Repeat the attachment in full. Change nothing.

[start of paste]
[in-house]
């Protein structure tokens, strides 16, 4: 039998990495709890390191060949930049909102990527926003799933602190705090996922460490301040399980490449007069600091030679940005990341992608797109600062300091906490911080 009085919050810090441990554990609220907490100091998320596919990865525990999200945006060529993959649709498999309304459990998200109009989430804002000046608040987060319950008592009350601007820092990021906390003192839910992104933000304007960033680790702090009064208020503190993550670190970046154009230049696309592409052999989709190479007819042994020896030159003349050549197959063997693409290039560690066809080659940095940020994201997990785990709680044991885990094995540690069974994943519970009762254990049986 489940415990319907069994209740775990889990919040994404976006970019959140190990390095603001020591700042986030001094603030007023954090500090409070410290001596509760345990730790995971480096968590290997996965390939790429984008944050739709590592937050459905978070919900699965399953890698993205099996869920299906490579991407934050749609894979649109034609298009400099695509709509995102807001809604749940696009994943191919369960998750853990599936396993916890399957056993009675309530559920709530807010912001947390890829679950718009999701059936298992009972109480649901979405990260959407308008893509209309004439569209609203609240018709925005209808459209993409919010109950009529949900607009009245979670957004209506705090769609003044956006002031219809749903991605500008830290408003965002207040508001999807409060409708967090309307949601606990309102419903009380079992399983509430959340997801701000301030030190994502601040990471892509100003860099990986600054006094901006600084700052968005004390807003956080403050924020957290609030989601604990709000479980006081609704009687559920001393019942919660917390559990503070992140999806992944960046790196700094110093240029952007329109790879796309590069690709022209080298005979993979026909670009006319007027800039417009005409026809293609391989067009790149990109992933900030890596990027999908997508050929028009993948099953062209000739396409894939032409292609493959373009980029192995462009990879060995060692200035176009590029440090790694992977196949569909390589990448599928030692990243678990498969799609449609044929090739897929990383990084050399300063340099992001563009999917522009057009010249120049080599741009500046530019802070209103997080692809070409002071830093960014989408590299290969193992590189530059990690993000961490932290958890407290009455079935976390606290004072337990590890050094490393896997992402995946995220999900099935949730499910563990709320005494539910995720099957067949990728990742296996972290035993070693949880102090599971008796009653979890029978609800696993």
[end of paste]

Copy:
[in-house]
């Protein structure tokens, strides 16, 4: 039998990495709890390191060949930049909102990527926003799933602190705090996922460490301040399980490449007069600091030679940005990341992608797109600062300091906490911080 009085919050810090441990554990609220907490100091998320596919990865525990999200945006060529993959649709498999309304459990998200109009989430804002000046608040987060319950008592009350601007820092990021906390003192839910992104933000304007960033680790702090009064208020503190993550670190970046154009230049696309592409052999989709190479007819042994020896030159003349050549197959063997693409290039560690066809080659940095940020994201997990785990709680044991885990094995540690069974994943519970009762254990049986 489940415990319907069994209740775990889990919040994404976006970019959140190990390095603001020591700042986030001094603030007023954090500090409070410290001596509760345990730790995971480096968590290997996965390939790429984008944050739709590592937050459905978070919900699965399953890698993205099996869920299906490579991407934050749609894979649109034609298009400099695509709509995102807001809604749940696009994943191919369960998750853990599936396993916890399957056993009675309530559920709530807010912001947390890829679950718009999701059936298992009972109480649901979405990260959407308008893509209309004439569209609203609240018709925005209808459209993409919010109950009529949900607009009245979670957004209506705090769609003044956006002031219809749903991605500008830290408003965002207040508001999807409060409708967090309307949601606990309102419903009380079992399983509430959340997801701000301030030190994502601040990471892509100003860099990986600054006094901006600084700052968005004390807003956080403050924020957290609030989601604990709000479980006081609704009687559920001393019942919660917390559990503070992140999806992944960046790196700094110093240029952007329109790879796309590069690709022209080298005979993979026909670009006319007027800039417009005409026809293609391989067009790149990109992933900030890596990027999908997508050929028009993948099953062209000739396409894939032409292609493959373009980029192995462009990879060995060692200035176009590029440090790694992977196949569909390589990448599928030692990243678990498969799609449609044929090739897929990383990084050399300063340099992001563009999917522009057009010249120049080599741009500046530019802070209103997080692809070409002071830093960014989408590299290969193992590189530059990690993000961490932290958890407290009455079935976390606290004072337990590890050094490393896997992402995946995220999900099935949730499910563990709320005494539910995720099957067949990728990742296996972290035993070693949880102090599971008796009653979890029978609800696993």